YA – The Hawthorne Legacy

Barnes, Jennifer Lynn. The Hawthorne Legacy (The Inheritance Games Book 2). Hachette, 2021. 978-0-759-55763-5. $17.99. 368 p. Grades 7 and up.

“A Very Risky Gamble,” that’s what Avery Kylie Grambs is to Tobias Hawthorne, the famous billionaire that left his entire fortune and estate to her upon his death, instead of to his children and grandsons. Avery and the Hawthornes are still trying to figure out the game Tobias is playing with them and the events that connect each of them, and a history of tragedy, together. With Avery’s realization that Toby Hawthorne, Tobias’s long-lost son, is still alive and possibly the secret her mother never got to share with her before her death, she, Jameson, Grayson, and Alexander set out to find Toby and figure out the mystery that connects them all together. But, what happens when Toby doesn’t want to be found, and the others want answers? As the four dig deeper into Hawthorne history and legend, they must accept the faults of one another, a family history of secrets and lies, and overcome threats to their lives. In the end, though, are answers worth all that must be revealed in the search?

THOUGHTS: Once again, Jennifer Lynn Barnes does not disappoint. Her writing style and storytelling keeps readers on the edge of their seats for all 368 pages (and more as they look forward to the next installment). Her character development connects the reader with Avery and each member of the Hawthorne family, so as to pull the reader into the story to solve the mystery right alongside Avery, Grayson, Jameson, and Alexander. This is a must-have for all middle school and high school collections.

Mystery          Erin Bechdel, Beaver Area SD

Picking right up where The Inheritance Games leaves off, Barnes takes readers on another puzzle-filled, mystery/adventure. Avery, Jameson, Grayson, and Alexander aren’t satisfied without having all of the answers – or as much information as they can extract from Tobias Hawthorne’s clues. Though threats still are very real, Avery and the Hawthorne brothers persist, uncovering long buried secrets that send them in new directions. Finding possible connections to her past, Avery thinks she’s finally cracking the case, only to be left with someone who doesn’t want to be found. Digging deeper into the past with some who want to leave it in the past, Avery, find some uncomfortable truths about their family histories. Sometimes past mistakes are best left in the past, but is finding out the truth worth all of the pain that comes with it?

THOUGHTS: Fans of Barnes’ other novels will devour this addition and anticipate the next installment (The Final Gambit, 2022). While reading book one first makes for a more clear understanding of the events in the second book, it could be read by itself (I’d recommend enjoying both). Highly recommended for secondary collections.

Mystery          Maryalice Bond, South Middleton SD

YA – From a Whisper to a Rallying Cry: the Killing of Vincent Chin and the Trial that Galvanized the Asian American Movement

Yoo, Paula. From a Whisper to a Rallying Cry: The Killing of Vincent Chin and the Trial that Galvanized the Asian American Movement. Norton Books for Young Readers, 2021. 978-1-324-00287-1. $19.95. Grades 9 and up.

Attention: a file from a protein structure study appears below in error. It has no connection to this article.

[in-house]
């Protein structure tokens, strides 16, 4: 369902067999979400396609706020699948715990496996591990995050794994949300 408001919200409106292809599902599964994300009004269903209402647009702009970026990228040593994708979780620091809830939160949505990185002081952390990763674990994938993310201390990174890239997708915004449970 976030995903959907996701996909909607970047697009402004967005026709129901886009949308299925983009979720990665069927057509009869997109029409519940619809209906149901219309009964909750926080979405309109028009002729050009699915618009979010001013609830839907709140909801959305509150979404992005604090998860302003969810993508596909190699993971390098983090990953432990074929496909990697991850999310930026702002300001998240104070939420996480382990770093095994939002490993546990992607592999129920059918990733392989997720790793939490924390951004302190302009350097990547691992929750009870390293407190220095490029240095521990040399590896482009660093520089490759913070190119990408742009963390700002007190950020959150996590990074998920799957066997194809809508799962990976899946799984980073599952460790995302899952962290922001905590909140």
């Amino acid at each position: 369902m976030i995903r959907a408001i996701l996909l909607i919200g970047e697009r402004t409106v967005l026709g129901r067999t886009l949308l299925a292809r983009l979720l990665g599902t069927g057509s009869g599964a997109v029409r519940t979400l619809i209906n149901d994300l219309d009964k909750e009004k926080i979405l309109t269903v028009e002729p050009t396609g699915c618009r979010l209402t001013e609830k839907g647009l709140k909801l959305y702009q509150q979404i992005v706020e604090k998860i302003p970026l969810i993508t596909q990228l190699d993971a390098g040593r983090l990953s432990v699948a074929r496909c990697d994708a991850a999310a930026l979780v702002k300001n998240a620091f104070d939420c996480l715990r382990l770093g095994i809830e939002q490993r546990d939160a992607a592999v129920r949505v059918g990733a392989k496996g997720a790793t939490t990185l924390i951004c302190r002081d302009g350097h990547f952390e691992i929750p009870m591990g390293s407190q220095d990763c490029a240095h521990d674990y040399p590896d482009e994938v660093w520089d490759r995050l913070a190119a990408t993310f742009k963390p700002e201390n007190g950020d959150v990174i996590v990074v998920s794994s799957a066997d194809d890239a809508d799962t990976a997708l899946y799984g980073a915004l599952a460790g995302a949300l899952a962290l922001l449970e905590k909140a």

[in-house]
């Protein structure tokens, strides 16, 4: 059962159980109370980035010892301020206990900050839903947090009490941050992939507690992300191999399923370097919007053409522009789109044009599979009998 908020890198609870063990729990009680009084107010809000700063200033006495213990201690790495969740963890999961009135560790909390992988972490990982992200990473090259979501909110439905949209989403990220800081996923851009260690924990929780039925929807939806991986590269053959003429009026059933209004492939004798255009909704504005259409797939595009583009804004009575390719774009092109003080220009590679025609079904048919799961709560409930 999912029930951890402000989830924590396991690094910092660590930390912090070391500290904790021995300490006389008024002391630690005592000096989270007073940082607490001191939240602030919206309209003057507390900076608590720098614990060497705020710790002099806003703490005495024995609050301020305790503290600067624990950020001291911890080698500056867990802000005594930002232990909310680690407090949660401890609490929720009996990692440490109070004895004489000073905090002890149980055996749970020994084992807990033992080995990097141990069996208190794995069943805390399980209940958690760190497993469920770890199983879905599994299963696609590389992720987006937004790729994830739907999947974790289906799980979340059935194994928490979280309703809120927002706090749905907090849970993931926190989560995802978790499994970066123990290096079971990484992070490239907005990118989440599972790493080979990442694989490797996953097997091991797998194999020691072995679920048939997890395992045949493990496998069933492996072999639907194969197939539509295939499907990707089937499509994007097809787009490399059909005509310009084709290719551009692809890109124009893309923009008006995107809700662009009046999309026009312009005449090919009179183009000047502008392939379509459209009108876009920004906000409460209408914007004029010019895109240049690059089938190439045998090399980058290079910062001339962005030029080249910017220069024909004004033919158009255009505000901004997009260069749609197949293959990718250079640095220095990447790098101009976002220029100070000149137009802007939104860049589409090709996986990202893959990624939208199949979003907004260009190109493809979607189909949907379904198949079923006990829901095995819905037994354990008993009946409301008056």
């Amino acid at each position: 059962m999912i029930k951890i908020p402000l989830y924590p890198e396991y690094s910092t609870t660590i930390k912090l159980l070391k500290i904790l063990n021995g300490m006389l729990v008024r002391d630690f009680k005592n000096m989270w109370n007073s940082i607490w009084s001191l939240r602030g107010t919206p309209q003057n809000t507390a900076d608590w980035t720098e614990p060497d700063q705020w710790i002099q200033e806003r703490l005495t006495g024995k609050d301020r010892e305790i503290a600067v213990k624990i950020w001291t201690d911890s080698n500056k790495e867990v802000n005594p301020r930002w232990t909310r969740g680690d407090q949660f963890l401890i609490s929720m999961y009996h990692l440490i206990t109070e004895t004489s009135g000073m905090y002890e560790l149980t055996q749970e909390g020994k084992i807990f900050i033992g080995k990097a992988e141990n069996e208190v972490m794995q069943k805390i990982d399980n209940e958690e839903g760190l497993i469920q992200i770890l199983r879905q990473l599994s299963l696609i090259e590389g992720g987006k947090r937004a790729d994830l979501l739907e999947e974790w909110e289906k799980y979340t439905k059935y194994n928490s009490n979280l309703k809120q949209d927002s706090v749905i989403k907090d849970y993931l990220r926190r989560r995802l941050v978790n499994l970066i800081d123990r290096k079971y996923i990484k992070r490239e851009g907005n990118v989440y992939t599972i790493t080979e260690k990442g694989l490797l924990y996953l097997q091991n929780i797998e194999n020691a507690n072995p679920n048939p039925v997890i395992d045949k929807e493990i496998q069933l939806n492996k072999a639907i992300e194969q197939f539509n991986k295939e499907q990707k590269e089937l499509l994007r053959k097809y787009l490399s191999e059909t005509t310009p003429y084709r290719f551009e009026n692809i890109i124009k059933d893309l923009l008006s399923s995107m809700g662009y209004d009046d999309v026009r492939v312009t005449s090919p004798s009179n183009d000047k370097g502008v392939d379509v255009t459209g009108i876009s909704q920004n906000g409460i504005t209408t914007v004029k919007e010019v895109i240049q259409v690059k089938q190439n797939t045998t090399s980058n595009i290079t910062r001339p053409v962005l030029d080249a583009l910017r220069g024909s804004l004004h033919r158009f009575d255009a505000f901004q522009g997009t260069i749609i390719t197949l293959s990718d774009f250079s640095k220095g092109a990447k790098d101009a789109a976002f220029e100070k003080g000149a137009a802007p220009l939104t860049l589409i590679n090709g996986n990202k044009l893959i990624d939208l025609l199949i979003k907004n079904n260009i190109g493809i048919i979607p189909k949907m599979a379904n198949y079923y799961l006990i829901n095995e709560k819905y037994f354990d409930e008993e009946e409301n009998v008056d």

Journalist Paula Yoo employs the device of Jarod Lew’s connection with the brutal murder of Chinese-American Vincent Chin in 1982 Detroit to reveal the timeline and details of the landmark event. Lew discovers his mother was the grief-stricken fiancé of Chin, and Yoo uses his discovery as a way to connect the reader with the present—another time where racism against Asian-American/Pacific Islanders (AAPI) has surfaced. Lew’s narrative appears intermittently while the remainder of the narrative non-fiction work lays out the altercation, aftermath, and legal ramifications between the groom-to-be Chin and Ronald Ebens, an autoworker supervisor and his adult stepson, Michael Nitz. The only son of Chinese immigrants, twenty-seven year old Vincent Chin was a go-getter out for a bachelor party with his pals before his June wedding to Vikki Wong when he encountered Ebens and Nitz at a strip bar. The two groups exchanged heated words and engaged in a brawl that got them ejected from the bar and continued into the night. Ebens retrieved a baseball bat from the trunk of his car, searched with his stepson for the group, and eventually ambushed Chin and beat him to death. Though Ebens and Nitz were arrested and tried for second-degree murder, they received the light sentence of only a $3,000 fine and probation, shocking Chin’s widowed mother, Lily Chin, the Asian American community of Detroit, and many others. Yoo recounts the original hearings, the court proceedings, the arguments of both the defense and the prosecution, and the observations of the young police officers first on the scene. Though Ebens and Nitz could not be tried a second time for the same crime, the mishandling of justice empowered the Asian-American/Pacific Islander community to form the American Citizens for Justice (ACJ) and take a firm stand protesting for their civil rights to be upheld. Their efforts instigated a federal grand jury to indict the pair with interfering with Chin’s civil rights. Told in straight-forward style, Yoo maintains her objective view, balancing the outrage AAPI felt about what they perceived was a hate crime with the protestations of the accused to the contrary. The context of the murder is the fallout from a once prosperous city decaying chiefly because its main, lucrative industry—cars—has been usurped by Japanese companies. The particulars of the initial dispute between Ebens and Nitz and the victim, Chin, may never be known; but Yoo records all the iterations as the years go on and memories shift. Even the perpetrators admit it was a senseless act, fueled by drunkenness and intense anger. The author makes clear the murder and what followed was instrumental in making AAPI stand up for their rights, but whether or not the attack was racially motivated can be sorted out in the readers’ minds. Includes timeline, extensive notes, index, photographs.